Yuma City Council to reconsider vote on mayor investigation
The Yuma City Council will hold a special session Wednesday to reconsider its vote not to investigate alleged misconduct by Mayor Al Krieger.
The special session will begin at 5:30 p.m. in the City Hall Council Chambers, One City Plaza.
“There is only one item on the agenda and it will be to put the item back on the agenda,” said City Administrator Greg Wilkinson. “The council could decide to discuss the issue further or they could just take a vote to place it on a future agenda.”
The item in question is Yuma City Charter Article VII, Section 10. It authorizes the council to investigate the “affairs of the City and the conduct of any City department, office or agency.”
It also grants the council the authority to “subpoena witnesses, administer oaths, take testimony and require the production of evidence” during its investigation.
Failure to obey is a misdemeanor offense.
At the Jan. 18 city council meeting, a vote to investigate Krieger failed 4-3 with the mayor presiding over the proceedings and casting a no vote on his behalf.
Some believed the mayor's actions during the discussion constituted a conflict of interest in and of itself.
Councilman Paul Johnson said in a previous Yuma Sun article that Krieger's not abstaining “astounded me. His running the meeting and casting the deciding vote on a motion on whether to conduct an investigation of his alleged misconduct is like a criminal casting the deciding vote on a grand jury that is indicting him for his crime.”
In his defense, Krieger said he didn't view his participation in the meeting as a conflict of interest.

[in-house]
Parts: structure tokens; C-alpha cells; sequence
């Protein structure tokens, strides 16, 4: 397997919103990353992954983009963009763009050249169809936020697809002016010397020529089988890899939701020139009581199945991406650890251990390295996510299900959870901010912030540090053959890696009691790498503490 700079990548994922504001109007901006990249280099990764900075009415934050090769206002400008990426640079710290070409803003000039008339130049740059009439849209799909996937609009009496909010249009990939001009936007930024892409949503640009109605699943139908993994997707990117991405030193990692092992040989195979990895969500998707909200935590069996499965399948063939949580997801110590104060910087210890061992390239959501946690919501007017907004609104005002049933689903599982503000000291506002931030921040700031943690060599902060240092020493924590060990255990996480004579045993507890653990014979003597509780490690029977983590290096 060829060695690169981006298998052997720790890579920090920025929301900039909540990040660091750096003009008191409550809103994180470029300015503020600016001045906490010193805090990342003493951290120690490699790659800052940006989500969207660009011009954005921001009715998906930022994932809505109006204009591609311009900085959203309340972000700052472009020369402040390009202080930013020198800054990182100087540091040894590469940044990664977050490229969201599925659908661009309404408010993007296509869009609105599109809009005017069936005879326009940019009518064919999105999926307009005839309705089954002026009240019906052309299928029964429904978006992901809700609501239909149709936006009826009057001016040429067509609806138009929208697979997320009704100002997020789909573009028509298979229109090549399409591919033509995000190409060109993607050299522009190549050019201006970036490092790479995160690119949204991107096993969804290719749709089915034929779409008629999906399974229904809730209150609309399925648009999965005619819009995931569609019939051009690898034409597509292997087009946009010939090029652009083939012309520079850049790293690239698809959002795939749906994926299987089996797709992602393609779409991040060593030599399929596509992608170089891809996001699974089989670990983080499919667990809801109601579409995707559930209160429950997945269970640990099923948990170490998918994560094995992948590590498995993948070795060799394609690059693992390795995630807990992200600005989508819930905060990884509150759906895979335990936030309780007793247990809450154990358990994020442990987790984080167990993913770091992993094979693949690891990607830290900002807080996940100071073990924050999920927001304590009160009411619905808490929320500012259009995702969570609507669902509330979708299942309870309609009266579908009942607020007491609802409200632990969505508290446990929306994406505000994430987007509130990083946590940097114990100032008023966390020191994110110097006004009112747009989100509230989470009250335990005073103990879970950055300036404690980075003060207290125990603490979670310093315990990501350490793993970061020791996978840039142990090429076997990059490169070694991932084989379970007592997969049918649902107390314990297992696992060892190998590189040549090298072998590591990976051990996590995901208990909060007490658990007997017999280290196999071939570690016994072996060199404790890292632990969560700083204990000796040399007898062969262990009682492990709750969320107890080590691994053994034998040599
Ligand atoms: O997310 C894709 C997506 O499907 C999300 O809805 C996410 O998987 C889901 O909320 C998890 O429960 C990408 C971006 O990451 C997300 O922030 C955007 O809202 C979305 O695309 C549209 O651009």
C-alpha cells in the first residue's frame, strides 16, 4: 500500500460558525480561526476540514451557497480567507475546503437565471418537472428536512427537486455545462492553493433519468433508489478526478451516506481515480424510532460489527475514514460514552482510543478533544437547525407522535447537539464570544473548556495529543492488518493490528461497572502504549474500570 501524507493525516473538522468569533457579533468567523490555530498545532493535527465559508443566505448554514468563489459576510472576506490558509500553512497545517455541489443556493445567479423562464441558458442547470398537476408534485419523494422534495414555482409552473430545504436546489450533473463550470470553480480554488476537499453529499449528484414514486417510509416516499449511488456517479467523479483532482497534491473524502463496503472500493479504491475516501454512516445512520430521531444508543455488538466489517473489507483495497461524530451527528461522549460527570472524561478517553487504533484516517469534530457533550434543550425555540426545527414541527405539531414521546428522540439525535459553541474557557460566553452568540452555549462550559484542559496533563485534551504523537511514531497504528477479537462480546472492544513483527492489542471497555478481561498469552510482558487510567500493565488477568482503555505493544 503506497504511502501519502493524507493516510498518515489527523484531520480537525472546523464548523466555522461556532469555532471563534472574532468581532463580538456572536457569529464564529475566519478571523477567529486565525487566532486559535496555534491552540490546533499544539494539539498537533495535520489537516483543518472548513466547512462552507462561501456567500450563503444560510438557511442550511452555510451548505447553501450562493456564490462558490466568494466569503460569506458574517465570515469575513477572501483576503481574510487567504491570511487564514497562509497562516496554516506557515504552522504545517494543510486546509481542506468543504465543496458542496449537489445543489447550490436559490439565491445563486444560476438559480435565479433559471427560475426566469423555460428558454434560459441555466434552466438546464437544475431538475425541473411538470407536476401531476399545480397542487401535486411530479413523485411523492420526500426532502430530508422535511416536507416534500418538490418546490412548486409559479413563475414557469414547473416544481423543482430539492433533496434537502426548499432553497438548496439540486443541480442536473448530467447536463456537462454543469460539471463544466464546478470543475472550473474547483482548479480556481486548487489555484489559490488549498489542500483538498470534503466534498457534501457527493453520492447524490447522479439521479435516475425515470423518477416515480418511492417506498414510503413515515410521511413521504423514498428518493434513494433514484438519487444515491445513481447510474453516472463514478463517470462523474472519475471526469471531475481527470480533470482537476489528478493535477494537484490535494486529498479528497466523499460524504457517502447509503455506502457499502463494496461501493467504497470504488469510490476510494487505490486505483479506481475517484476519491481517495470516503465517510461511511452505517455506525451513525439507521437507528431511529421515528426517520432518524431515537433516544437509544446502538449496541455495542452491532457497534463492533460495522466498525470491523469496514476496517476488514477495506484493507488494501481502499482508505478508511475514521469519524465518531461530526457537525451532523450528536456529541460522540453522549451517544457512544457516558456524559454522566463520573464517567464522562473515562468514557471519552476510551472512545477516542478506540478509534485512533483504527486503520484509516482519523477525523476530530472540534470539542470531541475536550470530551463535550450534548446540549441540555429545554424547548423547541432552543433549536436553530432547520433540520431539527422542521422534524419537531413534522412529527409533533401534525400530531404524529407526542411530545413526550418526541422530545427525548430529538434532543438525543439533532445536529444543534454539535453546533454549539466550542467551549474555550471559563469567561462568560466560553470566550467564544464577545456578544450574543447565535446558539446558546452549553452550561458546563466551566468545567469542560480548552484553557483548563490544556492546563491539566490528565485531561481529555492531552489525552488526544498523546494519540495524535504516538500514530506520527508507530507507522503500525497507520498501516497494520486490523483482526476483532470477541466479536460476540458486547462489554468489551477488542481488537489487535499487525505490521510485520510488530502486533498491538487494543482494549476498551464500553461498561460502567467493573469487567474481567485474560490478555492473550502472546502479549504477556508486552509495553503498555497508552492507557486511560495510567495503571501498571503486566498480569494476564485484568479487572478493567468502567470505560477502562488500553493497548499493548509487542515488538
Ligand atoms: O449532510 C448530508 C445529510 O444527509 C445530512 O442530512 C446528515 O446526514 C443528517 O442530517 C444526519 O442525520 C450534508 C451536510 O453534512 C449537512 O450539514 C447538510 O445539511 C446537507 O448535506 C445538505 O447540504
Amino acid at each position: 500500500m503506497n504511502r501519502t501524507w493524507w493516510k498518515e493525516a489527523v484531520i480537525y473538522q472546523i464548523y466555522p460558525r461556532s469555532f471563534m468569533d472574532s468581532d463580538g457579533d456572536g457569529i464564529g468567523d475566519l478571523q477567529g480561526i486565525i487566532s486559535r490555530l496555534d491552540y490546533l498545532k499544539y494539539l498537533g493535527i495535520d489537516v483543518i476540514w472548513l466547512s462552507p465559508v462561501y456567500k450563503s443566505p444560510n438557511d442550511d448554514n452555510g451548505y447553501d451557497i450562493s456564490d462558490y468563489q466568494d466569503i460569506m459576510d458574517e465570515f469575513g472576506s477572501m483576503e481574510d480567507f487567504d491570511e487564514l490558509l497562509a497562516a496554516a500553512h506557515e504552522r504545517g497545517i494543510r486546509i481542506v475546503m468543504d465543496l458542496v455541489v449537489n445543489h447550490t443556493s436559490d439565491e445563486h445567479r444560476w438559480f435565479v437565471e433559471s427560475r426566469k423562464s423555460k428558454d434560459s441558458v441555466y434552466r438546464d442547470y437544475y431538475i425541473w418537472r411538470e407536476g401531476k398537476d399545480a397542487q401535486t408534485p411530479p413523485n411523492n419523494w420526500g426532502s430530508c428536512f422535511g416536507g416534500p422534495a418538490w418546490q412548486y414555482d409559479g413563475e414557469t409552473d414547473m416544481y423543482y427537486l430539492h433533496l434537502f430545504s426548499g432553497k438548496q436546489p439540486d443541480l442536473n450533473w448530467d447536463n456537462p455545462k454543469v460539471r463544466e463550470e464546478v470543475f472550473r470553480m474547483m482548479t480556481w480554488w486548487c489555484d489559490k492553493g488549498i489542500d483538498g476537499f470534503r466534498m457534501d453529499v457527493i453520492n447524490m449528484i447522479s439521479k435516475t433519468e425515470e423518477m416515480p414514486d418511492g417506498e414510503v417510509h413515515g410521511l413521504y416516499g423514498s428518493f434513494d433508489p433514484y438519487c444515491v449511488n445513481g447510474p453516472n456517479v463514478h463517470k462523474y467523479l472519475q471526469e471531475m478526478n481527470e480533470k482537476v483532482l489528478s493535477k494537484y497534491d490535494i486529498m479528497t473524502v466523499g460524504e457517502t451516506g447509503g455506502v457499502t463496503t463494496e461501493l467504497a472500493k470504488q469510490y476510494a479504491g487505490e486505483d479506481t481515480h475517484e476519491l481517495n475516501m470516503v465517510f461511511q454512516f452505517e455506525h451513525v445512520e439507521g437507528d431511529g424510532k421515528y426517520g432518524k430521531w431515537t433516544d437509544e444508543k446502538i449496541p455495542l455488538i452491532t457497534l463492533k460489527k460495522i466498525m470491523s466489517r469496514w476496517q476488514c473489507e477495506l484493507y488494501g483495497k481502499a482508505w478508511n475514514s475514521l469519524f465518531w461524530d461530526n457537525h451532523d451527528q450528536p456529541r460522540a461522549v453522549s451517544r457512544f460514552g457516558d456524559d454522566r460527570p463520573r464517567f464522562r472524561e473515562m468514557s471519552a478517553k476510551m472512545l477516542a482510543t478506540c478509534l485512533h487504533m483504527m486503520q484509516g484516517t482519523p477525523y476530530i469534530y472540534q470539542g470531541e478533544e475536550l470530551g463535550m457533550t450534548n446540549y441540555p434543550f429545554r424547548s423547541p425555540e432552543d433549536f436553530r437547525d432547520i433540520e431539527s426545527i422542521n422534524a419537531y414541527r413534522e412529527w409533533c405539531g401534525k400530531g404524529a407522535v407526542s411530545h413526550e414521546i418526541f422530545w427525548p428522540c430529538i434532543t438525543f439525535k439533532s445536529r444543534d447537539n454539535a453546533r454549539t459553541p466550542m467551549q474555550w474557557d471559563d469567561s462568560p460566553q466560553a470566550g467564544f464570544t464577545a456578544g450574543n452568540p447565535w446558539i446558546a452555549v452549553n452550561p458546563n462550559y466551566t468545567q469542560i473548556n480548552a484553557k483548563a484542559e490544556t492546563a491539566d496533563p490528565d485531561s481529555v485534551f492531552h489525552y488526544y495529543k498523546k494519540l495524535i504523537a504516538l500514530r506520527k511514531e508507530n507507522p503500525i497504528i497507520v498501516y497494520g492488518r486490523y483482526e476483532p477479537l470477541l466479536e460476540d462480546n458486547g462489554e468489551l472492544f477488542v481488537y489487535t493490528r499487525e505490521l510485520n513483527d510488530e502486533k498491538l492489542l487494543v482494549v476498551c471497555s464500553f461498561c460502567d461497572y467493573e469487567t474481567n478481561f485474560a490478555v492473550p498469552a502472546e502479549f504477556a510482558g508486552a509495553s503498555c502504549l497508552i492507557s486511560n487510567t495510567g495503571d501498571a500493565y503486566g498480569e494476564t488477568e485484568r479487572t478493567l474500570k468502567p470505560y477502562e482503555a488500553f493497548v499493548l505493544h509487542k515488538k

“I chaired the meeting. If there was a problem, the city attorney didn't say anything,” he said in a previous Sun article. “He's there to advise the council on legal matters.”
For the council to revisit an item, one of the members who cast a prevailing vote has to make a motion to reconsider.
Council members Ed Thomas, Leslie McClendon and Bobbi Brooks joined Krieger in voting down the measure.
Allegations of malfeasance were first leveled against the mayor at a Jan. 4 council meeting when former mayor Marilyn Young accused Krieger of a conflict of interest, violations of the city charter and abuse of his position.
In her comments, Young said that conflict of interest laws, both city and state, had been violated at least twice.
One issue was private property at the corner of Avenue 3-1/2E and 40th Street when there was consideration of extending Avenue 3-1/2E south to provide an alternative route around the Marine Corps Air Station Yuma main gate. Krieger owns property adjacent to the proposed expansion.
Another incident was allowing contractor Troy Eckard additional time to present his concerns during a public hearing on the city's potential local preference to contractors within the city. Eckard's office is outside the city, but he argued that the policy would be unfair.
Young noted that Eckard had purchased Krieger's construction company and now employs Krieger and his son. Krieger responded that his role is a very minor consulting one.
In another charge, Young said the city charter “expressly and specifically forbids the mayor and council from directing or ordering city staff,” noting that the city administrator alone is responsible for overseeing staff.
Yet, Young said, the mayor has repeatedly ordered the staff to perform tasks without going through the city administrator. In addition, she continued, he ordered the city administrator to fire several department heads and staff without seeking council approval to direct the administrator.
After Young finished, Councilman Jerry Stuart moved that the council discuss the charges and take possible action at the next council meeting. The motion passed 7-0.
Staff writer Joyce Lobeck contributed to this report. Darren DaRonco can be reached at 539-6857 or firstname.lastname@example.org. Follow him on Twitter @YSDarrend or on Facebook at www.faceboook.com/YSDarrenD.